So here we are, in Villa O'Higgins, the end of the Carretera Austral. All this vibration has made a number of screws from our panniers and racks to loosen up. Some of them we don't notice in time and therefore lose. The end result is that we have depleted our stock of spare screws and are asking around Villa O'Higgins for anywhere we might be able to buy some. The answer is a resounding "no", but, as it happens in this part of the world, a rather touching (if not very effective) "solution" appears out of thin air: One of the customers of the shop where we had asked for screws overhears us, and later in the afternoon turn up at our campsite and gives us some screws from old bikes he had! Doesn't fit our bikes, full of rust, odd sizes - but still a touching gesture. People really go out of their way to help us here - warms up one's heart.
We do some research as to how to proceed from here and confirm that there is a boat across the lake (Lago O'Higgins), which takes one to a path, which should be rideable, which takes one to the border, after which you're in Argentina and then you get another boat, cross another lake (Lago Del Desierto) and then you're on regular roads again and can ride on.
This all sounded like a smashing idea at the time, so we thought we'd go for it. Luckily the boat company accepts credit card, as the tickets are expensive, there's no ATM in town and we only have limited cash on us - as Ping puts it, "Yay - more cash for cereal!"
We ride the last 8km from Villa O'Higging to the lake at some ungodly hour (the boat leaves at 8am) and board the vessel.
There we meet Micha and Sarah, the German couple we had met almost 1,000km back north, and Bernard, a Swiss gentleman who is touring Patagonia solo for 3 months. We make a nice neat pile of our luggage on board
..which is then unfortunately scurried away in the hold. So naturally I become increasingly grumpy - I don't like it when people deprive me of my breakfast!!
Ping is feeling a bit stressed about cycling with the others. We had heard this was a demanding stretch, and we had never travelled with these people. What if they are too fast? What if they are too slow? What if their feet smell?
The boat drops us off on the other end of the lake and we start the struggle uphill. It's quite gravelly/rocky and, save for Micha who seems to really know what he's doing on a bike, the rest of us push a good chunk of the way.
This is the customs office where we get our exit stamp from Chile. The carabineros look at my passport and say "Greece?! We've never seen a Greek before!" A sad state of affairs for my compatriots who generally don't have the luxury to travel like this.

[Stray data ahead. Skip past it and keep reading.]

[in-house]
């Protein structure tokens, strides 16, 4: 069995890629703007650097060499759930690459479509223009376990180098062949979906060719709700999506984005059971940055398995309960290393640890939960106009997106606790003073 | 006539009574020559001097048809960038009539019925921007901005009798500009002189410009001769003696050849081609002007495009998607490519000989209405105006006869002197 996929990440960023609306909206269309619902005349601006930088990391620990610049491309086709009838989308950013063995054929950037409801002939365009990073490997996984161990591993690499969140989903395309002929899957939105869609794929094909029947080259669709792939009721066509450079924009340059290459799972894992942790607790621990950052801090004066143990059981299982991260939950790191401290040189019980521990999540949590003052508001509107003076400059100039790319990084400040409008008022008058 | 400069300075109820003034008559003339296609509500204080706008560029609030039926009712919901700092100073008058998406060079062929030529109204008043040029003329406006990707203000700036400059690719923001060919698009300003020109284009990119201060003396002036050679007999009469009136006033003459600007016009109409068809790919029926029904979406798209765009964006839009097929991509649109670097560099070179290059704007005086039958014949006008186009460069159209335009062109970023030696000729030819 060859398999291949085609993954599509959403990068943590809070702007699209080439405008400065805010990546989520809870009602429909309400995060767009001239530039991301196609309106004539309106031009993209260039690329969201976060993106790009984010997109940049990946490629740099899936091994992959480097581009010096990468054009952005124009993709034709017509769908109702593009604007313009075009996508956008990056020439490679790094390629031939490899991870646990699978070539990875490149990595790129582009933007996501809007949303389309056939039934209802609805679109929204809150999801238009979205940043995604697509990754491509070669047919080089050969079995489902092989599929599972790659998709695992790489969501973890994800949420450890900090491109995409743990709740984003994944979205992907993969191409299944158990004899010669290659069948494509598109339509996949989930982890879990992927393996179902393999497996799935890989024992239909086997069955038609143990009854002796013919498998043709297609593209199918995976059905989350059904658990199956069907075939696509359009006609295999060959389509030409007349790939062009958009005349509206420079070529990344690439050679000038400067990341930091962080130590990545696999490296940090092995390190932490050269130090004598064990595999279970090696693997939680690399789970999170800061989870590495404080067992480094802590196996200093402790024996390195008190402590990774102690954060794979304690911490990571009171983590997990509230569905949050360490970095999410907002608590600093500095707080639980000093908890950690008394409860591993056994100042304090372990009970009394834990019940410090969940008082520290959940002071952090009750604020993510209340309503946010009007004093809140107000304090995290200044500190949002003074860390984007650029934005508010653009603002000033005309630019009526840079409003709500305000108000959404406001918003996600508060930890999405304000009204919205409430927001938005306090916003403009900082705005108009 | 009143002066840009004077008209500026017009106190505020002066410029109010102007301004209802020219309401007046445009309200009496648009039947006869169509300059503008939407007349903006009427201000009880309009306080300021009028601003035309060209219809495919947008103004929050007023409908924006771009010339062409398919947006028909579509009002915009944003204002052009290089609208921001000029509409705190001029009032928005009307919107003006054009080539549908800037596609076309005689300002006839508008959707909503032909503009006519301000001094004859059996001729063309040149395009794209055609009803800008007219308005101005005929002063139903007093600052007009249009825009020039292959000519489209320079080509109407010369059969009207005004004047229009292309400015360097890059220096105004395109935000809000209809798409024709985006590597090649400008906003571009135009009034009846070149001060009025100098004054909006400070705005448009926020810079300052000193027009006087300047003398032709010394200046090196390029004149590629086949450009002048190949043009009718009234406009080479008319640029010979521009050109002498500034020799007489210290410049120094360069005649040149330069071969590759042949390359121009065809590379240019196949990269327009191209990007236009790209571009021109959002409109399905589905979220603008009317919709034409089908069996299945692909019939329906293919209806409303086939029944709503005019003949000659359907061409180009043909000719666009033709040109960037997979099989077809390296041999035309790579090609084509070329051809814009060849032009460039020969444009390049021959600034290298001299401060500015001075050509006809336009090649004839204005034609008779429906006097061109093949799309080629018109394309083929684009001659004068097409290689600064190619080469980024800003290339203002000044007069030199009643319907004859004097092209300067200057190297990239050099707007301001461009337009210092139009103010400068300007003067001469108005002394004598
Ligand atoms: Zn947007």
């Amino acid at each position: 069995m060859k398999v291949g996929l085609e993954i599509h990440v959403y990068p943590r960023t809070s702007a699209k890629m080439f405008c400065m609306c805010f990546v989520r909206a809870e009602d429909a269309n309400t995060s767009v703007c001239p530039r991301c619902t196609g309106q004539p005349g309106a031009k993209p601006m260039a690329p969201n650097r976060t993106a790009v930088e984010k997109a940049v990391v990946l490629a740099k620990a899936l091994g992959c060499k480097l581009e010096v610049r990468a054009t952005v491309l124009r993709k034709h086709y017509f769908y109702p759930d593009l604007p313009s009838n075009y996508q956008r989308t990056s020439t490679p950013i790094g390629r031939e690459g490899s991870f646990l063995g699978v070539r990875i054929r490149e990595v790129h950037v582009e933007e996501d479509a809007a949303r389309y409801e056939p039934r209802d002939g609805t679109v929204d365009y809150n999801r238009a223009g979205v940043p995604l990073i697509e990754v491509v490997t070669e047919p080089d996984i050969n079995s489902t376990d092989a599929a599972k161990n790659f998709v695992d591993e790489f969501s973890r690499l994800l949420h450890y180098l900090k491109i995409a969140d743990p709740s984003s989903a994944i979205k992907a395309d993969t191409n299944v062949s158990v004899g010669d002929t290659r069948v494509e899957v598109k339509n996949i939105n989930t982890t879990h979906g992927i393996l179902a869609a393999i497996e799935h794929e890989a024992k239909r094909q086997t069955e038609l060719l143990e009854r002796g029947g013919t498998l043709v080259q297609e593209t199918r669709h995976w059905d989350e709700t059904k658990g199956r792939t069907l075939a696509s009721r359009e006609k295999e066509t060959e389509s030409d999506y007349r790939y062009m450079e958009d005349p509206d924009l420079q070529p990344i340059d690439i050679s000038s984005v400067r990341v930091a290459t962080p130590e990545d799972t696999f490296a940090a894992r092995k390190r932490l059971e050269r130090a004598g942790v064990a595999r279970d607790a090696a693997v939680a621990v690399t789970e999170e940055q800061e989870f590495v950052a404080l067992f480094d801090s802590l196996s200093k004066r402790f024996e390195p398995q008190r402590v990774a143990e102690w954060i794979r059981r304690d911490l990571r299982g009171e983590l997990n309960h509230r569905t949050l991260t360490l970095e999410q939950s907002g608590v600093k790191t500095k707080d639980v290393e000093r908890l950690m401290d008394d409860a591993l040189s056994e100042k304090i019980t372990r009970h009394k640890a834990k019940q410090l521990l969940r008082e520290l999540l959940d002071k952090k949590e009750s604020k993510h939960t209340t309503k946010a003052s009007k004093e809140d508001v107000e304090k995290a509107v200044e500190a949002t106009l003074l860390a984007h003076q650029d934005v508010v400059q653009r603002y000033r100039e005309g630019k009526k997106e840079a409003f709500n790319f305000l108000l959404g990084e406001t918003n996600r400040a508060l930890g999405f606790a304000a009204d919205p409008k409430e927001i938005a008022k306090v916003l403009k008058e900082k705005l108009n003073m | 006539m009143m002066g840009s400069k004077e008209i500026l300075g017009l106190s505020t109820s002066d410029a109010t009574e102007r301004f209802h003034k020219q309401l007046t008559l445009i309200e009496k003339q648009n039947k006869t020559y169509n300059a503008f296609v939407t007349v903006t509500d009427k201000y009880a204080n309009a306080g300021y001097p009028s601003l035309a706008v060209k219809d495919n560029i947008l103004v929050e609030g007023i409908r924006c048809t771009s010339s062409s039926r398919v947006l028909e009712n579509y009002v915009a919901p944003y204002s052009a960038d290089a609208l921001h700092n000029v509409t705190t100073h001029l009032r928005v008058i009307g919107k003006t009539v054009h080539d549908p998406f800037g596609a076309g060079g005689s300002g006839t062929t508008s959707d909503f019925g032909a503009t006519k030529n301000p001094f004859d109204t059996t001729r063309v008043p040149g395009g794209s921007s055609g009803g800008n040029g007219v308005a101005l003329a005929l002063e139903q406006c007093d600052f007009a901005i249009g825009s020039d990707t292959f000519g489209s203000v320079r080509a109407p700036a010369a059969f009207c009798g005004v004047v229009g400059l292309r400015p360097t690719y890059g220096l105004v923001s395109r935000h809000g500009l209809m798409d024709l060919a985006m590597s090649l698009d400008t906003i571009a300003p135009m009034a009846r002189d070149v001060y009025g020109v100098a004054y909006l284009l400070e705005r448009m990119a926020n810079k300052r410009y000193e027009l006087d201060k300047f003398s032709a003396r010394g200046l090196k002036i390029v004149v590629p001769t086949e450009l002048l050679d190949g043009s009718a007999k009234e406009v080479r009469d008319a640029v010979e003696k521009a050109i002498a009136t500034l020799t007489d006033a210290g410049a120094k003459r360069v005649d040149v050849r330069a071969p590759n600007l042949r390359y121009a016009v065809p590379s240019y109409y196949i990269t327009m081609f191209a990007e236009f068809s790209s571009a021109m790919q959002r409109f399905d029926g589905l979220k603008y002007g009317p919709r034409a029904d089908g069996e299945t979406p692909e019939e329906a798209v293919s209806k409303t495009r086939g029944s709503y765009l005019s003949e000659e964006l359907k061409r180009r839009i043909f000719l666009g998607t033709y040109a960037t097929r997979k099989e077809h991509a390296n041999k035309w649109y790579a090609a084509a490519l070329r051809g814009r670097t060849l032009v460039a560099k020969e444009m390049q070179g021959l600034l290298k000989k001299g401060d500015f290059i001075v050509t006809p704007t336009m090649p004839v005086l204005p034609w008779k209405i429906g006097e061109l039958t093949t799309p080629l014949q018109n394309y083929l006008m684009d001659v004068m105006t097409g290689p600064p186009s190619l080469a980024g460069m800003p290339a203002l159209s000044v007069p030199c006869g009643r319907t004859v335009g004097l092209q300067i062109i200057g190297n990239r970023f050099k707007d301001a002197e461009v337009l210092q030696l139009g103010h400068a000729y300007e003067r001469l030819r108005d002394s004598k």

By this point all walkers who disembarked from the same boat with us have already caught up and are overtaking us at an embarrassing rate. We are slower because we have to push the bikes all the time and stop for breaks, while the walkers just carry on.
Some people think it's funny that we find a shoe in the woods... Notably Ping laughs her head off and makes me tell the group the story of the dog stealing my shoe in San Pedro de Atacama. Who knows, perhaps another one-shoed cyclist is at large. I feel for them.
As the trail carries on I can't help but think how crappy the road is, how difficult it is, how little Chilenos seem to bother with maintenance... Here, a representative bridge on the Chilean side of the border.
We quickly come to realise that things are not quite that rosy. Ping takes 3 tumbles in the first 10 metres in Argentina. Perhaps because the trail has turned into a singletrack that would be lovely on a full-suspension mountain bike, but is quite a different story on our rigid, loaded, fat touring bikes.
We take a quick dip in the freezing cold lake and then cook some dinner. We sit down on the grass, holding our warm pans, eating hot food, looking at the lake and the mountains in the distance. We're all a barrel of laughs - telling stories from our travels and for some reason dissing CONAF and their work. Almost like school kids cracking pranks at the teacher, after they're safely out of class.
The next morning is rather leisurely as we have nothing to do but wait for the 11:30 boat that will take us to the south end of the lake. Walkers who have just hiked along the east side of the lake (in the opposite direction) confirm that taking the boat is the smart thing to do, as it was difficult even to walk it. I'm glad we didn't attempt it with the bikes!
We made it! On the other end of the lake is a rather luxurious unpaved road. We cycle the final 20-or-so KM to El Chalten with few issues (some panniers falling off due to vibration working the screws loose, a bit of rain, nothing too serious really) and camp in the least crowded campsite we can find. Time to take a couple of hard-earned days off to relax.
PS: A few weeks later we met Jako and Chris, who did the exact same crossing a few days after we did. Jako thought it was crazy they were pushing their bikes up and down mountains through singletracks... then REALLY crazy when the snow and hail started. But before she could say anything, others in their group excitedly shared just how "cool" it all was... so it became "cool"! Companionship (and peer pressure) helps!
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